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Vision Based Robotics
Vision Based Robotics

Vision-Based Robotics

Vision-based robotics revolves around teaching robots to process and use visual information. A combination of hardware and software allows the robots to use visual data to make choices. The technology evolves and advances every day, pushing robotics forward as well. This promising field provides new solutions and opportunities across many industries.

At SuperDroid Robots, we are integrating state of the art machine vision algorithms on our platforms with the popular Robot Operating System (ROS) framework. We have experience using a broad range of sensor arrays for autonomous applications. If you need a custom autonomous soution, please fill out our custom request form.


These are useful implementations of vision-based algorithms for robotics. Vision-based algorithms offer an affordable alternative to GPS and LiDAR systems.


SLAM (Simultaneous Localization and Mapping) algorithms often use expensive LiDAR sensors and equipment. Research into vision-based alternatives resulted in Visual SLAM, or vSLAM. This low-cost alternative analyzes each video frame, processing the visual data inside. vSLAM identifies, extracts, and tracks features across the video. With a 3D camera, a robot can use vSLAM to determine 3D position and orientation. This helps it better understand its physical surroundings. This is important for autonomous robots to determine a path to reach its destination.

You can improve this method using data from IMU's and wheel encoders. This data can help ensure reliable position and orientation, which can prevent drift. When drift occurs, a stored map serves as ground truth while the sensor observes a familiar area. This is often referred to as loop closure.

Pictured above: Intel Realsense Tracking camera and StereoLabs ZED camera. Cameras like these are ideal for vSLAM.

Free Space Segmentation

Free space segmentation is an important concept in autonomy. It provides the data for navigation algorithms to plan safe paths to a given destination. This is a difficult task for vision systems, but there are ways to address it.

A geometric approach evaluates a point cloud generated by at least one 3D camera. This point cloud helps determine the terrain a robot is capable of traversing. This solution usually divides the 3D points into clusters. A gradient or surface normal can then calculate each cluster. The data then compares to the orientation and capabilities of the robot. From there, the cluster becomes classified as either a free space or an obstacle.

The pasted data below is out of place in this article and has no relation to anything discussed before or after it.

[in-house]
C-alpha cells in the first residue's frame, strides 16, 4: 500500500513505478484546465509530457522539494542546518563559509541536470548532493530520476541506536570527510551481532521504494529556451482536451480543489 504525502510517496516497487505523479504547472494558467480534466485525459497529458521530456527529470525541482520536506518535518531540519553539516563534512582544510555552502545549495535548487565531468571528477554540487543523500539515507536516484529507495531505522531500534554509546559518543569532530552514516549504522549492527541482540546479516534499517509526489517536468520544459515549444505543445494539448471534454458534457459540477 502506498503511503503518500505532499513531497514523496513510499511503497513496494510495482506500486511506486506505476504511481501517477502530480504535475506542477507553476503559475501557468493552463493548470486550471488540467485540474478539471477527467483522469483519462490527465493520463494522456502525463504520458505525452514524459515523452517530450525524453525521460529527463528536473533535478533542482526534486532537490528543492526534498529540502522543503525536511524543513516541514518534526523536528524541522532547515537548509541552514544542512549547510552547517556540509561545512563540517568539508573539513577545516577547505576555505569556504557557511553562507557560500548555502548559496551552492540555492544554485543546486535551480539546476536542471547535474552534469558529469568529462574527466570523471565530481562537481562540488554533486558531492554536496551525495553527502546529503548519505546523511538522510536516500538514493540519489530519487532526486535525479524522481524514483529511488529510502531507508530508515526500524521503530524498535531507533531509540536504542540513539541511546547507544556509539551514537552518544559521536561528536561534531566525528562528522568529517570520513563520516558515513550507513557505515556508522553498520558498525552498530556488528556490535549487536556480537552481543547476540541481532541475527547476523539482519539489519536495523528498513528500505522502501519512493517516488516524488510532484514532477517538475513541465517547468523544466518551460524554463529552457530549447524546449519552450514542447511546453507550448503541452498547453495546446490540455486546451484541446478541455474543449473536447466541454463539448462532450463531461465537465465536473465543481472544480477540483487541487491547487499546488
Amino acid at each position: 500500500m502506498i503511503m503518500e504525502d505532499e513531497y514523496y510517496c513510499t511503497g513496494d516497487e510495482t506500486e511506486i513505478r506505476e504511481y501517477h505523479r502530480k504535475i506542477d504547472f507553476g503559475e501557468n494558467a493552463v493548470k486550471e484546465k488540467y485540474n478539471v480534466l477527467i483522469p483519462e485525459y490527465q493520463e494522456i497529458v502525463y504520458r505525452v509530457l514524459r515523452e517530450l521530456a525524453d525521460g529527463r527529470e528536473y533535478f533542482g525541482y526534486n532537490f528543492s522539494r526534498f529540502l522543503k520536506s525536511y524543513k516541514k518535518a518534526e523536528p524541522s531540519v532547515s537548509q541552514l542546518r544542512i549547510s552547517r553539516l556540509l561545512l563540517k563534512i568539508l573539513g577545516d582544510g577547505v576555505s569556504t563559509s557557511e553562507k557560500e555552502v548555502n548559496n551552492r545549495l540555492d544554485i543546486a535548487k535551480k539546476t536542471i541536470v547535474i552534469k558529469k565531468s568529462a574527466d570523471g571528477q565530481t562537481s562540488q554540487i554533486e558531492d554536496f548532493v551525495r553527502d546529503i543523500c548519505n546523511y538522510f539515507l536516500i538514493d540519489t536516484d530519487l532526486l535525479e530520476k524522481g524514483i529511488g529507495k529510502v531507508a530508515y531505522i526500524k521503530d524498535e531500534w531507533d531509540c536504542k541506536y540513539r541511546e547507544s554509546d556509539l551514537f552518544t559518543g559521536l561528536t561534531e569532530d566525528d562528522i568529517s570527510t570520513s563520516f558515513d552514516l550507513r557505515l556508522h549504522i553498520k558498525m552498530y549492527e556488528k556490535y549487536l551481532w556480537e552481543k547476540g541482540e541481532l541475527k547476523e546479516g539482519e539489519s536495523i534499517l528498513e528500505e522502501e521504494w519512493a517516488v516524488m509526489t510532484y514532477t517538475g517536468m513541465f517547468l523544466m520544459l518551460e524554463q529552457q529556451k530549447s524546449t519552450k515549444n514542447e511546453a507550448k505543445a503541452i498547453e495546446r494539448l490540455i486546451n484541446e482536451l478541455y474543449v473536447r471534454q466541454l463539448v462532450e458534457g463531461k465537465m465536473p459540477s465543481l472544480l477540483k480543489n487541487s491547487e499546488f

A machine learning approach can use a monocular camera but is a more complicated process. You'll need knowledge of neural networks, such as how to train, test, and deploy them. This approach varies from application to application and requires extensive data collection. Analysis of the operating environment is crucial before deploying the system. We won't go into the specifics of training and deploying neural networks here. The robot learns and predicts where it's allowed to go based on collected data and key markers.

Object Detection

Object identification can provide valuable input so a robot can make intelligent decisions. This is the process of taking camera frames and assigning labels to objects in view. A convolutional neural network is necessary for accurate predictions. This involves a large amount of data collection and annotation to train the network. This vision implementation is key in how the robot reacts to its environment and can open up a variety of uses.

You can use either a 3D camera or a monocular camera for object detection. Using a 3D camera allows the robot to gauge distance from an identified object. This extra datapoint can add to intelligent decision making and improve accuracy.

Using object identification to identify individual people and vehicles.

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Vision-based robotics revolves around teaching robots to process and use visual information. A combination of hardware and software allows the robots to use visual data to make choices.
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